One of the features we will run on Organizing Work will be stories of campaigns, from the perspective of the workers and organizers involved. These stories will give a sketch of the workplace, how the campaign started and unfolded, and what its successes and challenges were. The goal is to hand down some of the lessons learned to other worker-organizers. A second goal is to better institutionalize knowledge in the IWW. — Ed.

This interview tells the story of the IWW campaign at Ellen’s Stardust Diner in NYC, where the solidarity union goes by the name “Stardust Family United.” The campaign started underground in early 2016, and went public in August of that year. It is still very active and is one of the biggest campaigns in the IWW today. It has never filed for an NLRB election, preferring to address workplace issues through direct action.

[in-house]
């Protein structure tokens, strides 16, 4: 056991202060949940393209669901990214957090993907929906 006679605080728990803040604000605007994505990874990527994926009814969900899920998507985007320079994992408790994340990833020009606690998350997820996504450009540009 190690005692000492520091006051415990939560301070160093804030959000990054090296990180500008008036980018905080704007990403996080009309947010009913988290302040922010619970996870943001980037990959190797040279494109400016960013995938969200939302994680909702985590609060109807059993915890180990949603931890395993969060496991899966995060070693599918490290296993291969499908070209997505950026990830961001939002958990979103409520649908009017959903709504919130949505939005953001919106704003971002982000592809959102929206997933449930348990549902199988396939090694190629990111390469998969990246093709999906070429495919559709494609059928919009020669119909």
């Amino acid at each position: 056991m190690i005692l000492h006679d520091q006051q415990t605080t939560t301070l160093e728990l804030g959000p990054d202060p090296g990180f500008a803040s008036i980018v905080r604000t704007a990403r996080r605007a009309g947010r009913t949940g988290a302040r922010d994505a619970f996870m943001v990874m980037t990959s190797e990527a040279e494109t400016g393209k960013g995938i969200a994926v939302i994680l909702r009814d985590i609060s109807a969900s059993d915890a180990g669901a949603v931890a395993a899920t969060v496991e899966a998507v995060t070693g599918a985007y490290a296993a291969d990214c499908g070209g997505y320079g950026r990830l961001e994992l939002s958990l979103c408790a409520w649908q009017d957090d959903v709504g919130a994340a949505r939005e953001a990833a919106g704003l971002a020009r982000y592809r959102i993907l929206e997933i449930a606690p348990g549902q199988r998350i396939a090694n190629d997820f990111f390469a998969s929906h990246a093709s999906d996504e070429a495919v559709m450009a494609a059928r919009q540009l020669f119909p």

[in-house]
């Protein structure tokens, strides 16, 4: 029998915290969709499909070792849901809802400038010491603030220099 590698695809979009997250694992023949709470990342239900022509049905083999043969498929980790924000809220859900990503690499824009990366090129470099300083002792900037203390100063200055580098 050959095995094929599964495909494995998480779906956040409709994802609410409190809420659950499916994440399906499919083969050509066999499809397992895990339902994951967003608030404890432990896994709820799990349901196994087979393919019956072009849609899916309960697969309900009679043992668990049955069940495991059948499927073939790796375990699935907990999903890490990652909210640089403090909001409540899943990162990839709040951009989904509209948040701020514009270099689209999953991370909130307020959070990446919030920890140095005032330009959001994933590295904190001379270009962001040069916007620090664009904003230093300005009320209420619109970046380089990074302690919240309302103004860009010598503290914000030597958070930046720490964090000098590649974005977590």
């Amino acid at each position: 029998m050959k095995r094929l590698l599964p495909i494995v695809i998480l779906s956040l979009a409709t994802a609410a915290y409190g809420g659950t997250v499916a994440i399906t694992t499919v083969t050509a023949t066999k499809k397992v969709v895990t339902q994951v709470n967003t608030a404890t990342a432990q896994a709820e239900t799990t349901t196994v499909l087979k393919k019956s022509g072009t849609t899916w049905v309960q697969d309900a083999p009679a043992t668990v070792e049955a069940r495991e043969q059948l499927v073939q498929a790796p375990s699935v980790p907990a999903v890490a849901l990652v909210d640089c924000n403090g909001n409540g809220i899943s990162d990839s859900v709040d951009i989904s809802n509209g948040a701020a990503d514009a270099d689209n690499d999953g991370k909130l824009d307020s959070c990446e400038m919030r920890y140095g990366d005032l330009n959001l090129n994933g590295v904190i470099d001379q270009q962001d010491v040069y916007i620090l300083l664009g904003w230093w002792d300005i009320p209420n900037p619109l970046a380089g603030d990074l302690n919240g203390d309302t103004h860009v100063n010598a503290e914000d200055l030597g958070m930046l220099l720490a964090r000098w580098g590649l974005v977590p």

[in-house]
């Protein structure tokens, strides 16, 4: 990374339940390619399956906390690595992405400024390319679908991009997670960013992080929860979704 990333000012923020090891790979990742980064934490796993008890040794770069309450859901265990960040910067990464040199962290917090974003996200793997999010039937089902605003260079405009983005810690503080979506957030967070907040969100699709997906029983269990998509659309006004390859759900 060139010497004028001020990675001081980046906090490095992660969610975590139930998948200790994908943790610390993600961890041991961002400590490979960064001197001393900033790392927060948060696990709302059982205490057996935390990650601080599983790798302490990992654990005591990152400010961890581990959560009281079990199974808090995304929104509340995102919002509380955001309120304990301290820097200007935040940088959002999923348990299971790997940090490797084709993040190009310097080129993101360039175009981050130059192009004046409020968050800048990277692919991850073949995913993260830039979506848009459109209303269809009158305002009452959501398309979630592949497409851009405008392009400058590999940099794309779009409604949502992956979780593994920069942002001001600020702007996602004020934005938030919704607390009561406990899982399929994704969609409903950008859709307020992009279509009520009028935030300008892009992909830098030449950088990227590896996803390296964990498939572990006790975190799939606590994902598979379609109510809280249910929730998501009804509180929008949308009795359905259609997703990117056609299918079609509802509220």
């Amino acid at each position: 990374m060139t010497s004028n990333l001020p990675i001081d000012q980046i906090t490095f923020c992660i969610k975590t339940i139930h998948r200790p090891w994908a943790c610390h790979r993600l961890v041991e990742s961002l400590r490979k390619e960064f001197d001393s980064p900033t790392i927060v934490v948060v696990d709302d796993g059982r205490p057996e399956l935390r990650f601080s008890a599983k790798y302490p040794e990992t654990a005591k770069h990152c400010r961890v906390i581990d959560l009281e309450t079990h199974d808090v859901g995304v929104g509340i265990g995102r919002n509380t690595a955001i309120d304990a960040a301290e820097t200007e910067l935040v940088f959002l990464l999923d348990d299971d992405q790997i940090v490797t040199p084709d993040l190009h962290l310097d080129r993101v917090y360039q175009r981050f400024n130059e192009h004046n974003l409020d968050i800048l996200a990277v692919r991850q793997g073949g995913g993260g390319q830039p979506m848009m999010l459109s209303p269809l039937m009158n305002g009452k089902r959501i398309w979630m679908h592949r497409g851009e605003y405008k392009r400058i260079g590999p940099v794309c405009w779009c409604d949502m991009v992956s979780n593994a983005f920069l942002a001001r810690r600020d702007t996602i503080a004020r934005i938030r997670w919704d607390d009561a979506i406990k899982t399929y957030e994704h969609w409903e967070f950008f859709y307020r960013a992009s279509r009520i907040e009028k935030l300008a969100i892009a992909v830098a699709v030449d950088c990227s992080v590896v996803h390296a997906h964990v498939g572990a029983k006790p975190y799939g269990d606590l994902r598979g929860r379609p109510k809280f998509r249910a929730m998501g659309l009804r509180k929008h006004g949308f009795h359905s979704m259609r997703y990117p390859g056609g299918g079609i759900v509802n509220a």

The interview addresses the following questions:

What is the workplace?

What made the workers decide to organize?

How did they end up with the IWW?

What did the IWW do to help their campaign?

In what ways did the union start to take action?

What did retaliation look like?

How did workers defend themselves and preserve the campaign in the face of retaliation?

What are some of the things have they won, and how?

What has been the role of the law and legal processes in these victories?

Why can’t workers rely on the law alone?